Social media is a tenuous place for risky brands.  Evidenced by the caustic reaction to the track “The View” and some highly negative reviews, a bad image about Lulu has spread through social media even before it’s actual release.

Albums can succeed or fail on the strength of their lead single and if initial reactions to “The View” are anything to go by, many people will not give Lulu a chance.

4. Fickle consumers and the online environment

The online environment has simultaneously expanded consumers’ musical horizons whilst reducing their attention span.  Consequently, the ability for bands to make a good initial first impression and grab consumers in a short timeframe is essential.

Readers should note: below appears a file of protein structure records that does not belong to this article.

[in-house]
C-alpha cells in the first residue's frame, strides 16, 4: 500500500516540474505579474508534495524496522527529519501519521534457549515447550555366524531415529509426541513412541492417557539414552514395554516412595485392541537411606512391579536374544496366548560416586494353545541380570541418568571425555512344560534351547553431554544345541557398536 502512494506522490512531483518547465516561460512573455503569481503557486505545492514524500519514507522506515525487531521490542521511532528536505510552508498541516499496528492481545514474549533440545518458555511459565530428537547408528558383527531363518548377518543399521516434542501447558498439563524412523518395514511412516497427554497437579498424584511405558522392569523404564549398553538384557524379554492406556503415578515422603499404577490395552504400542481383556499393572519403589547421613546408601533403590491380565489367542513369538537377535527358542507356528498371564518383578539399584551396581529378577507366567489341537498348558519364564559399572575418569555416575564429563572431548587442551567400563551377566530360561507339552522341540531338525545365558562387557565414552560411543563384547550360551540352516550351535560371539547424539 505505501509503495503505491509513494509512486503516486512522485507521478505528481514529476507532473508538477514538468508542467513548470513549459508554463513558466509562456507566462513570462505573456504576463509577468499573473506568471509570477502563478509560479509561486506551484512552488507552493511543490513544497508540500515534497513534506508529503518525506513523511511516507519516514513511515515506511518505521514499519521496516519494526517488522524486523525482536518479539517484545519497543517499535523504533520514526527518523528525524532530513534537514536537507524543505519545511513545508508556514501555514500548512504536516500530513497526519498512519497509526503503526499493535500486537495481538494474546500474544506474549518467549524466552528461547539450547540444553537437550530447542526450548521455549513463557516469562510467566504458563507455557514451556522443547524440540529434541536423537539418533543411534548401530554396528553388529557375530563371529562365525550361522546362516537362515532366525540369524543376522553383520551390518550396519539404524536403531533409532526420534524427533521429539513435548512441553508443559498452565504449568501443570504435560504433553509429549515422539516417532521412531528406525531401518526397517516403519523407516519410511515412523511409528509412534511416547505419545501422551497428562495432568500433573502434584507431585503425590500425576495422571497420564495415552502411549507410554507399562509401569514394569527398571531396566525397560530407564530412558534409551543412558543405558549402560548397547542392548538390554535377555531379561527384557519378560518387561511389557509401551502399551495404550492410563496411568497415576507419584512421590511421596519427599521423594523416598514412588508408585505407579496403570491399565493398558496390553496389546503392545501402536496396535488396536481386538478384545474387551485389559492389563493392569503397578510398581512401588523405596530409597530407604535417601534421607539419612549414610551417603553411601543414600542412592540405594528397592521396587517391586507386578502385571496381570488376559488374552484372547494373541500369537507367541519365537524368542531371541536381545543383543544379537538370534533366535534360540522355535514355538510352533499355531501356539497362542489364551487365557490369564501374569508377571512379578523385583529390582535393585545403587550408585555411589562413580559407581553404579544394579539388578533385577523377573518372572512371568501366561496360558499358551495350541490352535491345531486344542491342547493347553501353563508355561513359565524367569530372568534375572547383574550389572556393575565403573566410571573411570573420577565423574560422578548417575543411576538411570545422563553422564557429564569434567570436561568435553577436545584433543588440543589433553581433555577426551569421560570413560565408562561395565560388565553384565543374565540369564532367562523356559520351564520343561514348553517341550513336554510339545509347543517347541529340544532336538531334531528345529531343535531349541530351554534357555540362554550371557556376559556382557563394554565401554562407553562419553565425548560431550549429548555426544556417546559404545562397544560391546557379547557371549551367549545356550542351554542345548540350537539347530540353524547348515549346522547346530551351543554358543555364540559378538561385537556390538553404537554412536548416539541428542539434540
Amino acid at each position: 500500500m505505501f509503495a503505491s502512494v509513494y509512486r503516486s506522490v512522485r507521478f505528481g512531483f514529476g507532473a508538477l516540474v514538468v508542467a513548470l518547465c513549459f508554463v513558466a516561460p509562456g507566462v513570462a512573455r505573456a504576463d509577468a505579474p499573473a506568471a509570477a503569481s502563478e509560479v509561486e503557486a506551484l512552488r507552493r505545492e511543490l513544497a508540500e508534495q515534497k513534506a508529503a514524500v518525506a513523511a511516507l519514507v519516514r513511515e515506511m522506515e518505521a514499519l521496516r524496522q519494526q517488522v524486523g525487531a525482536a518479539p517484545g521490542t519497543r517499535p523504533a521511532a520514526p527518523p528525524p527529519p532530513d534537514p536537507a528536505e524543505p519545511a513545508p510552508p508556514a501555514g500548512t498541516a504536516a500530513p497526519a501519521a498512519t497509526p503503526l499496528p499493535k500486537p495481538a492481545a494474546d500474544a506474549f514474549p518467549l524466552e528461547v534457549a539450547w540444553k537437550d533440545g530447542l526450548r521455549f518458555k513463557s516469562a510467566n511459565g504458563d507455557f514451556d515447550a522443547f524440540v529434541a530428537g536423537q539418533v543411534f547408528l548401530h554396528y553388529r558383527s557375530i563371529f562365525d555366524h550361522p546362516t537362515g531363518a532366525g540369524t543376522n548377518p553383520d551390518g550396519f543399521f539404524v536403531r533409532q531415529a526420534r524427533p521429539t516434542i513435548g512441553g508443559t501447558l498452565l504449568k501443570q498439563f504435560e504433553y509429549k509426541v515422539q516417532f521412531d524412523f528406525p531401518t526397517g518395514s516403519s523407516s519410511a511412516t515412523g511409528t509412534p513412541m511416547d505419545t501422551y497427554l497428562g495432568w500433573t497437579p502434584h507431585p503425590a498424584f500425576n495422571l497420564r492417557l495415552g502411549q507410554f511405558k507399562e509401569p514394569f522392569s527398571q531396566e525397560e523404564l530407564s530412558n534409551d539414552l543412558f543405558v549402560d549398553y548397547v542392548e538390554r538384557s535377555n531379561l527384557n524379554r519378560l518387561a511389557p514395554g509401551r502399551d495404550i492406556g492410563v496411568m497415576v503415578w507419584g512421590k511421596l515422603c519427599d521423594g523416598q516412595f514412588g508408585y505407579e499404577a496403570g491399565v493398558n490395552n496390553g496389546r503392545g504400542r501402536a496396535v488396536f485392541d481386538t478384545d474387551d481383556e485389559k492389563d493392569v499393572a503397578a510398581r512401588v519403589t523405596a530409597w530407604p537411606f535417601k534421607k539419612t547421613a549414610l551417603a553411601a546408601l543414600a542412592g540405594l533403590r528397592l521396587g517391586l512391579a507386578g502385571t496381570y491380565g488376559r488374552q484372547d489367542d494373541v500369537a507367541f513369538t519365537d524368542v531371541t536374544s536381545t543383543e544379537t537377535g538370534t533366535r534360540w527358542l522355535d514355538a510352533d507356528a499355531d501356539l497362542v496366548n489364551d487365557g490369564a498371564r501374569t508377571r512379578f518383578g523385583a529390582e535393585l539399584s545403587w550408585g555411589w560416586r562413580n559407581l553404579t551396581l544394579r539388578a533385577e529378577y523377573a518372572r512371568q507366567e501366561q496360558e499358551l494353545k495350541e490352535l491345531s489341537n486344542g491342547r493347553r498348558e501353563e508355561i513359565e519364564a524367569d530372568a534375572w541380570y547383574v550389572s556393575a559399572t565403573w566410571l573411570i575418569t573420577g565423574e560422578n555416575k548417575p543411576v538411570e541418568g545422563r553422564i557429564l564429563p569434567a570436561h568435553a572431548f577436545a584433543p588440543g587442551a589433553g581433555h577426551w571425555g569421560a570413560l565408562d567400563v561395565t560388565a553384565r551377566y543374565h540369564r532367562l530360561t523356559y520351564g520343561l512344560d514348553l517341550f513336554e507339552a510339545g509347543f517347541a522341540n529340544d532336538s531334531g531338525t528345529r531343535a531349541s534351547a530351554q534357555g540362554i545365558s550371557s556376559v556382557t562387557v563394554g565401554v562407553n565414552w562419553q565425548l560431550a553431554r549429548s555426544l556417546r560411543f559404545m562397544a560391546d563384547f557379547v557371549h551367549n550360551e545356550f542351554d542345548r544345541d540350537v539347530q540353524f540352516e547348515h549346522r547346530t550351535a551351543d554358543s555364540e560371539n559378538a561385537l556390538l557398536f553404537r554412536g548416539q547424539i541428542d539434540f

As I said earlier, Lulu is tough listening.  There are no catchy hooks or sing-along choruses, and only 2 songs come in at a YouTube and radio-friendly 5 minutes.  Rather it contains, long and convoluted songs, some of which are over 10 minutes long (and one which is almost 20 minutes).

Although some of these tracks have some of Metallica’s best work in years, (Dragon for example), most people simply won’t bother to sit through these songs when another song is just a click away.

3. The complex and polarising Lou Reed

Lou Reed: Much cooler in the Velvet Underground era

Indie hipsters refer to Lou Reed with a type of effortless cool and it is not a reputation he earned by accident.

With the Velvet Underground Reed put out some groundbreaking material: “White Light/White Heat”, “Loaded” and their debut “The Velvet Underground & Nico” (which contains “Heroin”, which might be the most haunting song about drug addiction recorded).  And also as a solo artist has also released some material, which will stand as classics, e.g. “Transformer” and “Berlin”.